3.Black shirt printed with silver foil.

4. Discharge print on black.

5. Black waterbaced print on white.

6.Full coler CMYK print with waterbased black overprint.

7.Full color process with gradation.

8.Halftone silkscreen woman and metallic gold cougar.

9. Waterbased multicolor transparency print.

10. Multicolor silkscreen print on black and silver.

11.Full color process background with black spot-color overprint.

12.Waterbased silkscreen printed queen and CMYK printed leaves.


Thanks,
 

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Sorry I can't be of any help... but damn that's a very complicated process (at least it reads like it!).

Are you sure this is what you want to jump right into?
 

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but damn that's a very complicated process (at least it reads like it!).
I think each numbered item is a separate printing type. I don't think the list is a sequential list of steps for one t-shirt process.

Most of them are just different screen printing process using either plastisol or water based inks.

If you take a design to a screen printer, they should be able to do most of those (and will probably recommend one over the other when viewing each specific design). Not all screen printers will do water based inks though.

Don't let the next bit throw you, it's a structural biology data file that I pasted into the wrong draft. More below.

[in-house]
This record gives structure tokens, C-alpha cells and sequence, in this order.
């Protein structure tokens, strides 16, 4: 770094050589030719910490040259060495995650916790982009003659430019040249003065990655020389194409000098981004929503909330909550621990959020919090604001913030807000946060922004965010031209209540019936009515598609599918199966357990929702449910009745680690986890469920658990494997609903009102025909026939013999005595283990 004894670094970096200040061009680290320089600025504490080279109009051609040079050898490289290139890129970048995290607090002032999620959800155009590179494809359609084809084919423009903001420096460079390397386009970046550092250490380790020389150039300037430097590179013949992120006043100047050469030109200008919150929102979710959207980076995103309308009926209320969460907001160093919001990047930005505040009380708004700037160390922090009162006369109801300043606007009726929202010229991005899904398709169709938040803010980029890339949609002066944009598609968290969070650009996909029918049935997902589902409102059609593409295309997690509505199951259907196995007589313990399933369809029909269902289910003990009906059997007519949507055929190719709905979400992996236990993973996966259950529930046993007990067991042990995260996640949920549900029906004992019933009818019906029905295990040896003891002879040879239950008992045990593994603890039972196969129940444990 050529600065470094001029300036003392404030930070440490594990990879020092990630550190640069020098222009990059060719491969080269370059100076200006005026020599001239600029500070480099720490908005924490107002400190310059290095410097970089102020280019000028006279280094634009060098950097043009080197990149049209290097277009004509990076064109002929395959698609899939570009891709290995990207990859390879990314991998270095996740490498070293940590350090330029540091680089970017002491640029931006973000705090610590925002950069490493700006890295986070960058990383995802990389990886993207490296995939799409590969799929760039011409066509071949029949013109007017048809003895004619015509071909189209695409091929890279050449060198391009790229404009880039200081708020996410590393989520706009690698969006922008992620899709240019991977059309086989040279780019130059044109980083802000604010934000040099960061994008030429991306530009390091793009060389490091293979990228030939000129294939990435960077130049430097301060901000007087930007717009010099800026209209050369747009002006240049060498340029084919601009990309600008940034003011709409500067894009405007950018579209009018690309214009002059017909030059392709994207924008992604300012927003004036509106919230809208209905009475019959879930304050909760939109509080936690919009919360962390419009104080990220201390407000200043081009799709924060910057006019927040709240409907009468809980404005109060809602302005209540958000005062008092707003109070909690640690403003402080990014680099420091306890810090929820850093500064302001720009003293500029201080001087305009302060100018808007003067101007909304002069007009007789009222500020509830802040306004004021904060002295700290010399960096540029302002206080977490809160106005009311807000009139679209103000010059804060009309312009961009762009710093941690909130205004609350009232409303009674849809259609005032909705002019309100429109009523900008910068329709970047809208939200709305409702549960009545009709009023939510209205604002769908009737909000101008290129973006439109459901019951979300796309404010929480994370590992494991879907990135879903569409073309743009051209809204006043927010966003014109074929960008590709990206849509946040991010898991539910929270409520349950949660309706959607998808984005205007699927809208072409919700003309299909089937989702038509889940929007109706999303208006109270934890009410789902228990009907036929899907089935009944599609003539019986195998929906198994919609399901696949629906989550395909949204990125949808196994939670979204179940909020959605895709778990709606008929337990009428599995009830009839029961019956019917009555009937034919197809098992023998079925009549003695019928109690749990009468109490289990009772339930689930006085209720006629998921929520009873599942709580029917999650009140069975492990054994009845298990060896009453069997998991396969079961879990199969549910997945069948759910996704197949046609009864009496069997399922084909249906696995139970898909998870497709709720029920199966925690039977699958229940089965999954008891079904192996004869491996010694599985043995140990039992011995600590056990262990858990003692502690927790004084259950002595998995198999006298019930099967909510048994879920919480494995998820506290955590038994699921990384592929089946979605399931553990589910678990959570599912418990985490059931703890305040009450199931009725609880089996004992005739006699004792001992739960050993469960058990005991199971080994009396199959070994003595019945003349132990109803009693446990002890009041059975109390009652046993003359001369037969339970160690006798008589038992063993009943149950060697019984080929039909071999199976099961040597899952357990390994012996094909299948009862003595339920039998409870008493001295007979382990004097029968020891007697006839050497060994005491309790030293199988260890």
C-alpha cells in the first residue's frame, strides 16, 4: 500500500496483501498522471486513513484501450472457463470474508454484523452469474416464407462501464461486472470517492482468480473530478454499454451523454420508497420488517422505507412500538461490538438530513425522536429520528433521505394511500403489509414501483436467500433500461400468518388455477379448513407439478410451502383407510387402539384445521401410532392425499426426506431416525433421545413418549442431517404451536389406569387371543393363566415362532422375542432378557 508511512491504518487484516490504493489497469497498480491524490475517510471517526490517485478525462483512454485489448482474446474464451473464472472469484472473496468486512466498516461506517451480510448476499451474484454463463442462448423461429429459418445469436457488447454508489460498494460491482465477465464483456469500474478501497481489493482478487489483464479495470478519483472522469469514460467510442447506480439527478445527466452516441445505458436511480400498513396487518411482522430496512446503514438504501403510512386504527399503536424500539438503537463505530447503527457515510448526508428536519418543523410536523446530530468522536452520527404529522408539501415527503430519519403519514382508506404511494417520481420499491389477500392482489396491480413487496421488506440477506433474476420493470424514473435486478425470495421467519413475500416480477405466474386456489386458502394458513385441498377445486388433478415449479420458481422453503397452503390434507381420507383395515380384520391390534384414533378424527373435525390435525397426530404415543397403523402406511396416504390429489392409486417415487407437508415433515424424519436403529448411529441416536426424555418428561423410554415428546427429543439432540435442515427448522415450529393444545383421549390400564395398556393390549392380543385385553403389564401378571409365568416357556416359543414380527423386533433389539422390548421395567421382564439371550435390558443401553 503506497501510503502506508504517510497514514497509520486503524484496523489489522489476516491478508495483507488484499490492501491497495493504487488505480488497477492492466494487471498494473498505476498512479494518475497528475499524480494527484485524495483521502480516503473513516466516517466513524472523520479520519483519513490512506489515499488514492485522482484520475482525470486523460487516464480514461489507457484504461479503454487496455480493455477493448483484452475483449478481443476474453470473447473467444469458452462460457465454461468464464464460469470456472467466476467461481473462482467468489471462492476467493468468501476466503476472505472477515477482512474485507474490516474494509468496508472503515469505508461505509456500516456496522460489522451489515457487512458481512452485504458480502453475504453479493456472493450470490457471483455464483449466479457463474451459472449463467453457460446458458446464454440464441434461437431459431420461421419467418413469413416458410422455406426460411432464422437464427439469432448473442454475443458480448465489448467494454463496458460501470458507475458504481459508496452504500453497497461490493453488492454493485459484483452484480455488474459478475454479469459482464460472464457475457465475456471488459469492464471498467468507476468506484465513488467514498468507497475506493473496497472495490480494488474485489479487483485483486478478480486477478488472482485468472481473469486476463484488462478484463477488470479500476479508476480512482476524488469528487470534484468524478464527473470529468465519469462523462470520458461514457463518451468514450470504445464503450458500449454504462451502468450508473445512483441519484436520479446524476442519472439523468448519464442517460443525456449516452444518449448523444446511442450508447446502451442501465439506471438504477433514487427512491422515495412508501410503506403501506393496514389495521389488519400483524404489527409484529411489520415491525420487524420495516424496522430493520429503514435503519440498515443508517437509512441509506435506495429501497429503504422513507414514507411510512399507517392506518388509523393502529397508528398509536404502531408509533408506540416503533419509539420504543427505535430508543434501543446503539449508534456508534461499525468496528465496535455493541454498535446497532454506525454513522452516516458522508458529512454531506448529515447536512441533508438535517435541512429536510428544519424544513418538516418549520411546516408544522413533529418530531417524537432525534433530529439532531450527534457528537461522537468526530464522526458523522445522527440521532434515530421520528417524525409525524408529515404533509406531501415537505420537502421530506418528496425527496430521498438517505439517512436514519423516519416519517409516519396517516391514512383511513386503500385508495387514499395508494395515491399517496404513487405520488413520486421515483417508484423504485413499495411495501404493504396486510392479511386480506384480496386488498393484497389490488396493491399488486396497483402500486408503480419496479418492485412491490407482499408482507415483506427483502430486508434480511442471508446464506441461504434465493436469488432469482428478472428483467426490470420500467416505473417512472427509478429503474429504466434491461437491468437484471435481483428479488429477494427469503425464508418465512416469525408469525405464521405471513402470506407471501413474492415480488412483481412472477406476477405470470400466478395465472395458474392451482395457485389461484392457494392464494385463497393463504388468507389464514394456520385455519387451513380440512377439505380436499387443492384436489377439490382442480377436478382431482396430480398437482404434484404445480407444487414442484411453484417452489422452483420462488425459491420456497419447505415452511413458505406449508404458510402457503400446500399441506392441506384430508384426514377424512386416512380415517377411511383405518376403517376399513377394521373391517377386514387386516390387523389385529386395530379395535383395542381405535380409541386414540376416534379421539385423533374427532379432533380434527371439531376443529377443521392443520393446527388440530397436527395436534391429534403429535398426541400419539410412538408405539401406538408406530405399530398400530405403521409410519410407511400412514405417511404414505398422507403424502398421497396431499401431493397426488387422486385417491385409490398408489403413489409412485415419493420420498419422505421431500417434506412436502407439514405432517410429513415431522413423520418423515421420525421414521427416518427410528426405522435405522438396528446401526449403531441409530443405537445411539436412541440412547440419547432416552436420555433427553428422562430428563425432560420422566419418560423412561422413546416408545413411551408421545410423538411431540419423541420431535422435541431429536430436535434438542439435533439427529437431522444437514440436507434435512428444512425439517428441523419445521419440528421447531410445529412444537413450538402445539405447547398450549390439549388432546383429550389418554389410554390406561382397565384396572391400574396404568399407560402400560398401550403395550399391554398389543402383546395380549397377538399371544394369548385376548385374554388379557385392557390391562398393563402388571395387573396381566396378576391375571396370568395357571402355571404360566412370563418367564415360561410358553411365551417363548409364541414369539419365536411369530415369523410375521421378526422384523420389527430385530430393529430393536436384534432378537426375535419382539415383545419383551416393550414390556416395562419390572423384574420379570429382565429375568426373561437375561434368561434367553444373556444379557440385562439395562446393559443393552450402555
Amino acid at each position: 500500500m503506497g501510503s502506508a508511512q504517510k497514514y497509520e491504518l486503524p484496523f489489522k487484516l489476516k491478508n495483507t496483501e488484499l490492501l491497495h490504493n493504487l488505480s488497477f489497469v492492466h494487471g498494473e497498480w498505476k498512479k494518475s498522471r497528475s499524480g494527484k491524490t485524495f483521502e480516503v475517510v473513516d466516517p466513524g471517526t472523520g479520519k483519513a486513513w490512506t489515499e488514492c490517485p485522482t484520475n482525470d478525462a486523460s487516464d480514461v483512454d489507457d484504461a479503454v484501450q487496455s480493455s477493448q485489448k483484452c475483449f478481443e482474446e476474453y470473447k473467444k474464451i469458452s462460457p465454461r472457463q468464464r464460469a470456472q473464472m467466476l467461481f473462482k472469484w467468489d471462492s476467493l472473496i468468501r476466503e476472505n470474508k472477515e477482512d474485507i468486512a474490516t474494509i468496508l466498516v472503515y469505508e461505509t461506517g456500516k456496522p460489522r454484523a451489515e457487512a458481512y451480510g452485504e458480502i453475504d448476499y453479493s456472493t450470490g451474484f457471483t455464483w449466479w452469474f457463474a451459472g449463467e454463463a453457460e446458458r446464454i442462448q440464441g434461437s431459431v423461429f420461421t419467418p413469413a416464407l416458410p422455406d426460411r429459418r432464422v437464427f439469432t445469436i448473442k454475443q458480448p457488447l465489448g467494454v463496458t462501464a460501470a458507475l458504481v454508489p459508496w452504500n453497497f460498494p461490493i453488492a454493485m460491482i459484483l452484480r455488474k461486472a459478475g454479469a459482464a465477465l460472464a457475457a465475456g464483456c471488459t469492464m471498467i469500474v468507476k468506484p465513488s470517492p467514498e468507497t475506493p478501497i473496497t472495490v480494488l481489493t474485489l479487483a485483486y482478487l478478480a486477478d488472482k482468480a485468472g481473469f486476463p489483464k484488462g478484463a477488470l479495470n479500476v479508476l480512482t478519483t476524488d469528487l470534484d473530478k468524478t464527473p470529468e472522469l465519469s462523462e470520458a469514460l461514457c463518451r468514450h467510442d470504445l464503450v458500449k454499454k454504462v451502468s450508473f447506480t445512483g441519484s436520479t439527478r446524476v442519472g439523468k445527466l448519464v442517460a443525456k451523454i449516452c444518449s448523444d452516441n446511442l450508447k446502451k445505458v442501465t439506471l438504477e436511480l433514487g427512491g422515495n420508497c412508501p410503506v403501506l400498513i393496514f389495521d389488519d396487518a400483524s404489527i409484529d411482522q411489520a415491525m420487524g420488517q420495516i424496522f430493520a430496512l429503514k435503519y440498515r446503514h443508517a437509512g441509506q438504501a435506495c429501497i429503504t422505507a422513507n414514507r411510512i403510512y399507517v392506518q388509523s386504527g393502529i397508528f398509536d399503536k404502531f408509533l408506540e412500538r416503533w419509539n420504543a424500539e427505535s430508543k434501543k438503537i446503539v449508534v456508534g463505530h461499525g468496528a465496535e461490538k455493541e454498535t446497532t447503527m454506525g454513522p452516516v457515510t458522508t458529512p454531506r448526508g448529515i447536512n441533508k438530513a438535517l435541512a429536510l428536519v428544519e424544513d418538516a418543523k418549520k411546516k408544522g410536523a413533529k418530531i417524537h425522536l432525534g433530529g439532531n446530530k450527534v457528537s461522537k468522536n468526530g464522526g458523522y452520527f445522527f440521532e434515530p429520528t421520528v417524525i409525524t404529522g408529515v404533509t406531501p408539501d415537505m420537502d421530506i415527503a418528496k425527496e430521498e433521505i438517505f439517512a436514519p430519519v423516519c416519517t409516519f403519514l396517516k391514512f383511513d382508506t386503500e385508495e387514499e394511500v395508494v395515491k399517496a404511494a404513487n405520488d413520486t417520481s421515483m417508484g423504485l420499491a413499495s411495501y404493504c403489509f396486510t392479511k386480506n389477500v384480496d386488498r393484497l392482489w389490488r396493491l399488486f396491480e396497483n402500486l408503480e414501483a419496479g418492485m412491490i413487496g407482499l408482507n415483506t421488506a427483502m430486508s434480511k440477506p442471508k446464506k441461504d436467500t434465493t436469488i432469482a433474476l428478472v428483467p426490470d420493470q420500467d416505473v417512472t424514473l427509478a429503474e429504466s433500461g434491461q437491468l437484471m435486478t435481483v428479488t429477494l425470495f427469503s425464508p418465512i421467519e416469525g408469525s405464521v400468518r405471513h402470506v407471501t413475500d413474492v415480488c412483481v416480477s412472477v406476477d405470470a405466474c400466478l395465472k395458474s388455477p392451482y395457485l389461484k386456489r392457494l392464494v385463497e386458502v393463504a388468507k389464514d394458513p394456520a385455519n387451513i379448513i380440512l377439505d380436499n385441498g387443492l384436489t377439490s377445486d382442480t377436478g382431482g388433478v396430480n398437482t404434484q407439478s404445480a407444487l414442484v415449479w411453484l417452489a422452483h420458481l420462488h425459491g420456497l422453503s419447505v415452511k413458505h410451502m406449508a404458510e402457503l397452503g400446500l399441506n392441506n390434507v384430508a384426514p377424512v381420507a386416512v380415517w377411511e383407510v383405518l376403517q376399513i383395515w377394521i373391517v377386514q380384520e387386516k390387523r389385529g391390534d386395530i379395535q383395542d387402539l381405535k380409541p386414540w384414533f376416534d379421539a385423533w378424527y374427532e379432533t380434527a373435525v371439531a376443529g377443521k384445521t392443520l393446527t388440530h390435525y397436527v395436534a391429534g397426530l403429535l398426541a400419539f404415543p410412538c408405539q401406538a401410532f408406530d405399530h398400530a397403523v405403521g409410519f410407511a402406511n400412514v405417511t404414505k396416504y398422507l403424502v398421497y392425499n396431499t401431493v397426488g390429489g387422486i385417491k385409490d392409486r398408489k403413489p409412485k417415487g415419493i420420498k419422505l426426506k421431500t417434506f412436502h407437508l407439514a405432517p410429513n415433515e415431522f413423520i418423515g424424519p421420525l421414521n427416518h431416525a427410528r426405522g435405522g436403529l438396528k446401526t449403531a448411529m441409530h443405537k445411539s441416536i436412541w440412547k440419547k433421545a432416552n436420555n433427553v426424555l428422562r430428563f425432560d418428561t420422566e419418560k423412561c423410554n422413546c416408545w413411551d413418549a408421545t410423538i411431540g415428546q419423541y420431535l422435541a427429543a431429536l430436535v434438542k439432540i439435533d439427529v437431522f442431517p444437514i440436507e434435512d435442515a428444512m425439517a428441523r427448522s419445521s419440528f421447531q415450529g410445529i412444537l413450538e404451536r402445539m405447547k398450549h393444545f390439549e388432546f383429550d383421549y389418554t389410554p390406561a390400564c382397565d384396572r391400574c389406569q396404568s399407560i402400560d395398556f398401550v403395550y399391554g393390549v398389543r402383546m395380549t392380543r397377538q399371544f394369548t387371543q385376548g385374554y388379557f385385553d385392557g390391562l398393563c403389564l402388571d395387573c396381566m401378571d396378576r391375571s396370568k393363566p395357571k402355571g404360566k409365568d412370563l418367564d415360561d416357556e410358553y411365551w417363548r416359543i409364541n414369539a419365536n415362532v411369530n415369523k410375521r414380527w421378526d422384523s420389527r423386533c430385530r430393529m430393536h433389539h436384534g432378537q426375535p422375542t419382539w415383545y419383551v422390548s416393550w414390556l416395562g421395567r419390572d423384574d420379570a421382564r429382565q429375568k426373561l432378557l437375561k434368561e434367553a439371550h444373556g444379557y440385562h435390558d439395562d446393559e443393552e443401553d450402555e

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Good call, I guess this constant homework / work schedule is getting to me.

I'd still assume that their process is fairly complicated though -- but their shirts sure do look nice.
 

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Discussion Starter · #11 ·
I'm sorry for not being clear. Each step I listed above, are seperate process. Thanks Rodney! Do anybody know of a good local printers that can do all of those process that are located near Kansas City,Mo or Ft.larderdale,Fl. Thanks
 

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Import said:
I am really interested in doing something with waterbased screenprinting also, if that's what these are (I am looking at Imaginary Foundation).
If? If you didn't believe us all you had to do was check their website.

Import said:
But how would I go about producing the designs? I mean for the swirls of color effects, what is gong on there?
Some of it's pretty complicated (though it should be easy enough to get your head around if you're a graphic designer with an understanding of colour theory). Your best bet might be to talk to a printer to learn a bit about the process, and go from there.

Import said:
If I just go wild with color in my design will a screenprinter charge for every color and quote me the earth or do I need to just say "waterbased" or something and they will understand what I mean?
Saying "waterbased please" isn't the secret handshake of the print industry unfortunately ;) Also, not all printers will print with waterbased inks. Certainly most don't do it as a matter of course, and I'm not sure how many offer it as an option (I don't even know if it's rare or common - they might turn customers away because it's not worth the effort and the cost of keeping alternative supplies on hand, or they might be happy to offer it as an alternative - I'd lean towards the former, but I don't know).
 

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Jasonda said:
Whether you are using water-based or plastisol screen printing, the same process applies - the printer will just be using different inks. Therefore, the more colors you use in your design = the more expensive it will be to print.